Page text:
Return to Blog home

How ABA in Special Education Positively Supports Academic and Socialization Skills

Along with providing ABA services for the learner in the home, it can also be beneficial to have ABA services for the learner in the school. That is why ABA Works provides ABA services in the preschool and school in LA County.

Through the Individuals with Disabilities Act (IDEA), public schools are required by law to “provide education services that accommodate the needs of students with disabilities to ensure they receive the same level of education as their peers.” According to the Applied Behavior Analysis Programs Guide, “One of the core practical concepts of IDEA is the implementation of an individualized Education Program (IEP) for each student.

This is a highly personalized approach that requires behavior analysts to create a learning and behavior management strategy tailored to the learner. With an IEP developed for the learner, the Applied Behavior Analysis Programs Guide informed that “it creates a positive learning environment for the student and their entire classroom. These plans help students with autism access the support services they need, work on specific goals to minimize disruptions and achieve post-graduation success. They are legally mandated, so every school should be prepared to develop them.” If ABA services are added in the learner’s IEP, it assists in providing support to the learner’s academic and socialization skills.

In this blog post, I am going to touch on how ABA services in the school supports these two aspects.

  1. Academic skills

ABA services can help the learner to concentrate on academic skills such as, completing homework, not talking during tests, listening to the lectures, problem solving, completing tasks, working together, sharing, turn taking, put the hand up to request a turn, and participating in group activities.

Behavior Technicians can provide one-on-one attention to the learner and help teach the learner these socially significant replacement behaviors.

With this one-on-one attention, Behavior Technicians can assist the learner’s teachers as well. According to Hahs and Miller, “teachers often face the challenge of attempting to address students’ problematic behavior before they are able to address academics. Given this notion, and that most teachers aren’t equipped with sufficient or appropriate training to address said challenges, the utility of ABA within the classroom becomes even more robust.”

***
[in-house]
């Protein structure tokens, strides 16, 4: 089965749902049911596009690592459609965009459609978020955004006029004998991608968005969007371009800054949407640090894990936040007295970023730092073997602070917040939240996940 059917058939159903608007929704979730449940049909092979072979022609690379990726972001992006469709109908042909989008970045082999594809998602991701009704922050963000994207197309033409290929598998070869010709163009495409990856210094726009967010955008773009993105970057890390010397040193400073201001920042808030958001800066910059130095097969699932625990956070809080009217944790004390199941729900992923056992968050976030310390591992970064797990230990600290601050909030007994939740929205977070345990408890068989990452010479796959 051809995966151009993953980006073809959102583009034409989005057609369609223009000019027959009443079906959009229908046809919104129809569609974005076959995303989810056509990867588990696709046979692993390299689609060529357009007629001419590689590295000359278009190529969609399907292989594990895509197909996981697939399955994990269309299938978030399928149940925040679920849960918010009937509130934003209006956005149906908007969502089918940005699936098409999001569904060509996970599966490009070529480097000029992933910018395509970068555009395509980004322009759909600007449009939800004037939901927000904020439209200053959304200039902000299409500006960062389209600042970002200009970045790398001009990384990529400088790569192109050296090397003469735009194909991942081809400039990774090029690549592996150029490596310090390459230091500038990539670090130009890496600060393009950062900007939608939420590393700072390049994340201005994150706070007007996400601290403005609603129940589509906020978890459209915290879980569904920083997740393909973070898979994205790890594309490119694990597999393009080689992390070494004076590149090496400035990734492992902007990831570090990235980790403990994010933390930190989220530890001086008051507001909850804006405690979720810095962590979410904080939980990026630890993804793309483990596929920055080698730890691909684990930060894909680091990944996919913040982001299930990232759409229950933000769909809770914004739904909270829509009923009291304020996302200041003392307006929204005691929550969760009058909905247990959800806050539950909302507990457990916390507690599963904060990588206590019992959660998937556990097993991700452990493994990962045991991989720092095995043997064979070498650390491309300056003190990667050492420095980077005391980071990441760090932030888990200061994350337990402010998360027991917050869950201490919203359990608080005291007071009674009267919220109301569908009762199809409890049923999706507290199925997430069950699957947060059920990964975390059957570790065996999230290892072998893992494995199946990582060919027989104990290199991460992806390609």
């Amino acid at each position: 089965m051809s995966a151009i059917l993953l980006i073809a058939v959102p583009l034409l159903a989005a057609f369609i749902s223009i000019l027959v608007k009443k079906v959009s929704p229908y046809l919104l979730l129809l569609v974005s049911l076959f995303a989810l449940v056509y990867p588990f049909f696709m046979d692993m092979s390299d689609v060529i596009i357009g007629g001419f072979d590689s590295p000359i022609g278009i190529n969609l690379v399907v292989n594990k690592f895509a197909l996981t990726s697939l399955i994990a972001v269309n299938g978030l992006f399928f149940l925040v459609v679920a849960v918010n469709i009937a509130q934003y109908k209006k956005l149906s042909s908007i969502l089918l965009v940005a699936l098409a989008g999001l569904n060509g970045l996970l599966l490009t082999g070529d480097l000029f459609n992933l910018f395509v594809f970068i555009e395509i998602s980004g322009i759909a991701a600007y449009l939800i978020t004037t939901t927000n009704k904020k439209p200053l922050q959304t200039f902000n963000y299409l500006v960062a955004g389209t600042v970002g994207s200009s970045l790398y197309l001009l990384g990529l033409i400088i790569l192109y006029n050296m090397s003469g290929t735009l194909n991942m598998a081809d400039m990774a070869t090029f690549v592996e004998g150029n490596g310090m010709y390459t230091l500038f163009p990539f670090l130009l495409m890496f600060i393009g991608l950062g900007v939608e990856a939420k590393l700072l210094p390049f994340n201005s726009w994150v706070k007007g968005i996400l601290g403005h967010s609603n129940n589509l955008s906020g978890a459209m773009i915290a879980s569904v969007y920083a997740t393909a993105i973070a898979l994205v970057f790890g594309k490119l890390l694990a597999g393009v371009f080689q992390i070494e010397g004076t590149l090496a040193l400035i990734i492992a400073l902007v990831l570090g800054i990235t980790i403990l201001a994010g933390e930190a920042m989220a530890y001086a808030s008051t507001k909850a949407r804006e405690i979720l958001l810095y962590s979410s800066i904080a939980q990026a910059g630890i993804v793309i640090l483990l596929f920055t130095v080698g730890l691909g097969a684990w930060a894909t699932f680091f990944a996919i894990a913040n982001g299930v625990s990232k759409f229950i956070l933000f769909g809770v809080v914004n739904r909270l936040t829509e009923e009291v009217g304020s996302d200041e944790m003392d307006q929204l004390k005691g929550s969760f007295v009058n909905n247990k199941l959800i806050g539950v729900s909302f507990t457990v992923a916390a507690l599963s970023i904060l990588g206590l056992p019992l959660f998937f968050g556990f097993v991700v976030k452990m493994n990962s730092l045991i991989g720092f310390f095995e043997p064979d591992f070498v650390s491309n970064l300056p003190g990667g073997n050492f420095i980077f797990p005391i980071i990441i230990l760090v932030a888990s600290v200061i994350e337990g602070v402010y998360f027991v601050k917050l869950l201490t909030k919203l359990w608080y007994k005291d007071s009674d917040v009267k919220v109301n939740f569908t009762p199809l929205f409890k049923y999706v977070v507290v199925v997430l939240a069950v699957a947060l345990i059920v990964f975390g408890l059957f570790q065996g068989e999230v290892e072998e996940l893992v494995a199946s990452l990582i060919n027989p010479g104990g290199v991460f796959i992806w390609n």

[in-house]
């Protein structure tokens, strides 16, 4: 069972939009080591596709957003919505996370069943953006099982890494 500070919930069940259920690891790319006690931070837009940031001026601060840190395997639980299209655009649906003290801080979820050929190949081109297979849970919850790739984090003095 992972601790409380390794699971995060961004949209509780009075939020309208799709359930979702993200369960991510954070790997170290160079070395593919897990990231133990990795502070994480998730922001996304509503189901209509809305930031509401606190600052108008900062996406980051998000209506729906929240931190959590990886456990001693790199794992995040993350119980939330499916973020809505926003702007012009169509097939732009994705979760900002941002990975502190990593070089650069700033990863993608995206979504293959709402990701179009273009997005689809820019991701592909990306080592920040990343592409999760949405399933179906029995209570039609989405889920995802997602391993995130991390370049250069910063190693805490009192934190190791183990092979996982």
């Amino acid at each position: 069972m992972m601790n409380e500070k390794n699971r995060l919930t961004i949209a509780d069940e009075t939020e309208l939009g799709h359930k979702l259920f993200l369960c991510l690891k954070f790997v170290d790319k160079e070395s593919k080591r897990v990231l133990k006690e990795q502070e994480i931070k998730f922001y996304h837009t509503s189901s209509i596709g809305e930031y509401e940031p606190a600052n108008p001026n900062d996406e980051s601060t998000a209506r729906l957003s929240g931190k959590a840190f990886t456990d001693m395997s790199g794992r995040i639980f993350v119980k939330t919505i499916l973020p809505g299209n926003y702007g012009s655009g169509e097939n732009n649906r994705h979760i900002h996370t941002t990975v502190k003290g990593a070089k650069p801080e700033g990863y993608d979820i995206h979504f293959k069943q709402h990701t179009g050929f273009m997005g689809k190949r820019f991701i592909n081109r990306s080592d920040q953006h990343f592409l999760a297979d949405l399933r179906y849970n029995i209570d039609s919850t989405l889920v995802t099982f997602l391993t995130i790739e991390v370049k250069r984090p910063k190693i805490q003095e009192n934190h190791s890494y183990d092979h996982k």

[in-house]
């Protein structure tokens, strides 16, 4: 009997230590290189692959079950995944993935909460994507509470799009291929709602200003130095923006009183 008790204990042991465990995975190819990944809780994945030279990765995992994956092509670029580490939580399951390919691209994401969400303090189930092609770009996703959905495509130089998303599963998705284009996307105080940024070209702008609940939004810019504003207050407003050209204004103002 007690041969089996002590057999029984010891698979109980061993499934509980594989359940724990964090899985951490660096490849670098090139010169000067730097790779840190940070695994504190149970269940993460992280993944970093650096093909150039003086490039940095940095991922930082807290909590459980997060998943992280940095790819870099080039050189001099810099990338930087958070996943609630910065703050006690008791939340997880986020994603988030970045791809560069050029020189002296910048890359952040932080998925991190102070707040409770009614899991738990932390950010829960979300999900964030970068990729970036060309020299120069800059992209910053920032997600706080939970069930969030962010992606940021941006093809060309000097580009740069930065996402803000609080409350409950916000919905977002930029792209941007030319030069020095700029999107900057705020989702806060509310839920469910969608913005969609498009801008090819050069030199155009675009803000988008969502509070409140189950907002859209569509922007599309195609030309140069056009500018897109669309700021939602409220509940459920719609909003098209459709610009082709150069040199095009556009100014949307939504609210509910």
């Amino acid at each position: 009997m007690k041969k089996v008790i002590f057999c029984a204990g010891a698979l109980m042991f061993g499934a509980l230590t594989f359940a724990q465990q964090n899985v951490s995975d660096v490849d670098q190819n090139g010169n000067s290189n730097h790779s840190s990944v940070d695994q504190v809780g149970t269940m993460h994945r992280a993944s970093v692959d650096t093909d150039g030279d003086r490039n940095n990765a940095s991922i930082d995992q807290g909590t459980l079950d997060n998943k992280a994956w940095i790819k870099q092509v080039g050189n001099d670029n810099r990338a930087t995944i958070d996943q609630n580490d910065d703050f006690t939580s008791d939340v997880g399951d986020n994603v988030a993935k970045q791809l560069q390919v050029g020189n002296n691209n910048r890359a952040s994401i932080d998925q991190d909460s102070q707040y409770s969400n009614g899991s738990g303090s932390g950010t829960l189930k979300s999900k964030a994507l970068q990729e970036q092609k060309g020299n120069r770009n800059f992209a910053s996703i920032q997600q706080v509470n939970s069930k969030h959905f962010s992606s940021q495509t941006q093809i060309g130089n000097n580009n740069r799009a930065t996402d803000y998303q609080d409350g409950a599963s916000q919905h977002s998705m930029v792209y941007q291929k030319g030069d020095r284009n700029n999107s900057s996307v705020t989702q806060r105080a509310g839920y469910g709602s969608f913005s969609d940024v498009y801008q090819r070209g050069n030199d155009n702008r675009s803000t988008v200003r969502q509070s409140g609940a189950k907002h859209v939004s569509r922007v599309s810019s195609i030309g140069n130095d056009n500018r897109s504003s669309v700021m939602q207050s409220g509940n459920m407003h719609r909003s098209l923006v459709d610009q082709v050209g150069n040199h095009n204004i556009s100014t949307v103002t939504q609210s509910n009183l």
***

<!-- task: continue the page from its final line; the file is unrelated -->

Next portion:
I have discussed with fellow professionals in the ABA field, and they have shared that ABA assists in the classroom by providing the learner with the necessary support they need in the school.

By utilizing ABA strategies, undesired behaviors are reduced to a level that does not interfere with the student’s learning. Learners who have implemented behavioral services in their IEP can also have other necessary services that will promote the well-being of the learner. A colleague of mine shared that, “while we are only there as Behavior Technicians, there is collaboration between Occupational therapists, Physical therapists, Teachers, and us to help the learner, where we all work together for a uniform purpose.” Having the extra support is beneficial for the learner and it is through that extra support, my colleague informed, “that allows the learner to increase their behavioral, academic, and social skills.”

  • Socialization skills

ABA services can assist with socialization skills, and to work towards mainstream and general education classrooms.

According to the Applied Behavior Analysis Programs Guide, “the primary purpose of mainstreaming is to include students with disabilities within the traditional classrooms while giving them the same opportunities as other students to access instruction, gain knowledge, grow as an individual, and to participate in the academic and socializing environments that a school has to offer.”

Focusing on the learner’s social skills is beneficial to assist the learner in establishing positive social interactions, increasing positive communication skills, in the transition into the general education classrooms, and to generalize these skills in a different setting. Behavior Technicians go into the classrooms with the learners to assist with social interactions with other students, such as initiating, engaging, and maintaining conversations and cooperative play with peers.

Post - Pin - Email